Mean and standard deviation were chosen to describe the central tendency and dispersion of continuous variables, while relative frequencies were indicated for categorical variables. Cronbach’s Alpha was calculated to gauge scale reliability. Chi² and t-tests were conducted to determine the statistical significance of differences in the categorical and metric variables between diabetes types within the study. For the comparison of this Swiss study with the global study’s mean values, one-sample t-tests were conducted for continuous measures. Exact binomial tests were also used for the comparison of proportions. An α-level of 0.05 was chosen as the level of significance, and a two-sided test was used in all analyses. To test the distribution of systemic item variations across diabetes types, a comparison of mean values was done using Welch’s t-test. The analysis was conducted using R version 4.2.0 [16].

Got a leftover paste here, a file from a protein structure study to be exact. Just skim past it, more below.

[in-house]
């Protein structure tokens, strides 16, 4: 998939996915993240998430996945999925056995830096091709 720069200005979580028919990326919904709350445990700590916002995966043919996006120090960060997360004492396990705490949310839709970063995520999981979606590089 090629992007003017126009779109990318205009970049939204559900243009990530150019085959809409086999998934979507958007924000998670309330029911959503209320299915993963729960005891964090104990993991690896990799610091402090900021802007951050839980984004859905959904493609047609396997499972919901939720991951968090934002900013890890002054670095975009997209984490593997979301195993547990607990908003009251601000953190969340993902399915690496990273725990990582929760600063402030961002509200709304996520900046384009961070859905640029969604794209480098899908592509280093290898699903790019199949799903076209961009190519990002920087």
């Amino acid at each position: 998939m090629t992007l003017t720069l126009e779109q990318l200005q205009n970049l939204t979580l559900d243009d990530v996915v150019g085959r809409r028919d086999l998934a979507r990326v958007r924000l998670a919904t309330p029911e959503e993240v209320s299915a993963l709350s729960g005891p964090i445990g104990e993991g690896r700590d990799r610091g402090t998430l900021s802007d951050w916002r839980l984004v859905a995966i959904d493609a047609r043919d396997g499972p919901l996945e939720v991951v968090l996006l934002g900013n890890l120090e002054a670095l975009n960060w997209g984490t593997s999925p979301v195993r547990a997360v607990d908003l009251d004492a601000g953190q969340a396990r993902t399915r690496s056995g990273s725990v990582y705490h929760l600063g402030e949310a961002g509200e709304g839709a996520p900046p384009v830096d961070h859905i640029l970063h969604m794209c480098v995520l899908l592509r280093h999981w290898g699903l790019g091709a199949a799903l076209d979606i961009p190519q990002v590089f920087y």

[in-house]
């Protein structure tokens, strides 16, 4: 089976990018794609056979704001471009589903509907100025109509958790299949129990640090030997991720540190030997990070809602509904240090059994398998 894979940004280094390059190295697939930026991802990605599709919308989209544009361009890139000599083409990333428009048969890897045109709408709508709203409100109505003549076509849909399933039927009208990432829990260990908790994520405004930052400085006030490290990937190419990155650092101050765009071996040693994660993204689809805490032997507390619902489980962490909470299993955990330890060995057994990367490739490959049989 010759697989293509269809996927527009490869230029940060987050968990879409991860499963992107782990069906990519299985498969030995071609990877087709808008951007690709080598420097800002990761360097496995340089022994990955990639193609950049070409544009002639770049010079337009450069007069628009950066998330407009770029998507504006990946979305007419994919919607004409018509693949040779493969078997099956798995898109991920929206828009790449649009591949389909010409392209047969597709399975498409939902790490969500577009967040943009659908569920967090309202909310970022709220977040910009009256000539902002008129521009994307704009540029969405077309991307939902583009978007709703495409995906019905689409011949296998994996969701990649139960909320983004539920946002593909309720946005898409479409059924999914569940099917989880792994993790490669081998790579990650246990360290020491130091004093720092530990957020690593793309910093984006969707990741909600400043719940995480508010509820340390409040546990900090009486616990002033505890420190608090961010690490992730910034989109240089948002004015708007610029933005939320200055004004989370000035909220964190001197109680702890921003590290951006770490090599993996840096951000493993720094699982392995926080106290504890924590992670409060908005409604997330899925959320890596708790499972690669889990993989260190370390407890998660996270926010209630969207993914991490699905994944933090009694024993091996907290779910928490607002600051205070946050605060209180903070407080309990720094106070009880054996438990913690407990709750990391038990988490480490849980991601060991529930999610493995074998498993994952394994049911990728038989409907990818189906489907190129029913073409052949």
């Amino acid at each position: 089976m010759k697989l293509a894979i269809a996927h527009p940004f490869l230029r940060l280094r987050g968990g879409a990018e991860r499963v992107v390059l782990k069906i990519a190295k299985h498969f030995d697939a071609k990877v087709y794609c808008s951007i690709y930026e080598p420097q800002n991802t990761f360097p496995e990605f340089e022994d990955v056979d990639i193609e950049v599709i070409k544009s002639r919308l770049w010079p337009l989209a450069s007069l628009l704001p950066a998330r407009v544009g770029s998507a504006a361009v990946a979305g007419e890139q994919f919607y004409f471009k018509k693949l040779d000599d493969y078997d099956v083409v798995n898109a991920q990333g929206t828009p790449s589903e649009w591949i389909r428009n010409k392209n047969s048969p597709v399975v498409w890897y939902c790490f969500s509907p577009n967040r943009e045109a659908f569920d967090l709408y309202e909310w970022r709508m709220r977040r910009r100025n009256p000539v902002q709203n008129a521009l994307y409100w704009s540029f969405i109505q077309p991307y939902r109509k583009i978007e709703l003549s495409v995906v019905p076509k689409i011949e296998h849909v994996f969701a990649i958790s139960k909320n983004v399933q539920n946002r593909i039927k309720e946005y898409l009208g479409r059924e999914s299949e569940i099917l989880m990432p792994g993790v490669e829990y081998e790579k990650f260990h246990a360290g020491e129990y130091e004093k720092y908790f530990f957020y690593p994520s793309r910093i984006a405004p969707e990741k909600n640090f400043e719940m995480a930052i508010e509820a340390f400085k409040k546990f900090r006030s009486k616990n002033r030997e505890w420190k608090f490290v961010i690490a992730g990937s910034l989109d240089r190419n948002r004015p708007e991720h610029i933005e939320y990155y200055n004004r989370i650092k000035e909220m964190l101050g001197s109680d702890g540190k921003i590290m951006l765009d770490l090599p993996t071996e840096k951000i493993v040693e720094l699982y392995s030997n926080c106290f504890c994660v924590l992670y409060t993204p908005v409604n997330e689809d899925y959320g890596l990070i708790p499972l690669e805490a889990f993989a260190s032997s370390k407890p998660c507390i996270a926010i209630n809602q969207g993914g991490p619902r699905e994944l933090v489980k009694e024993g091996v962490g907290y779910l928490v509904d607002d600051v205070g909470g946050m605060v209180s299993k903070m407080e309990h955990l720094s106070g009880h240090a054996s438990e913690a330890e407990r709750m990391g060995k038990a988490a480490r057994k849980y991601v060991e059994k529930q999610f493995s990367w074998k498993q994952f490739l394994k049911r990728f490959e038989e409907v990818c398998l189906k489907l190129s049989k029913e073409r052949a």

Ethical considerations

All procedures performed in the present study involving human participants were in accordance with the ethical standards of the institutional and/or national research committee and with the 1964 Helsinki Declaration and its later amendments. All participants declared their consent in writing prior to any study-related activities. Moreover, the present study was approved by the Regional Ethics Committee of Bern under the project number 2014-03434 and was registered at with the unique trial identifier number NCT02211742. The full trial protocol and an anonymised data report can be assessed on demand from the corresponding author.


A total of 409 eligible patients were identified, of which 239 patients completed the online questionnaires. Of those included in the analysis, 115 participants had type 1 diabetes and 43 had type 2 diabetes. In 81 participants, the type of diabetes could not be assigned and was not reported. Table 1 reports the Swiss study sample, including sociodemographic data, diabetes duration, educational level and income range.

Table 1Baseline characteristics of the Swiss study cohort.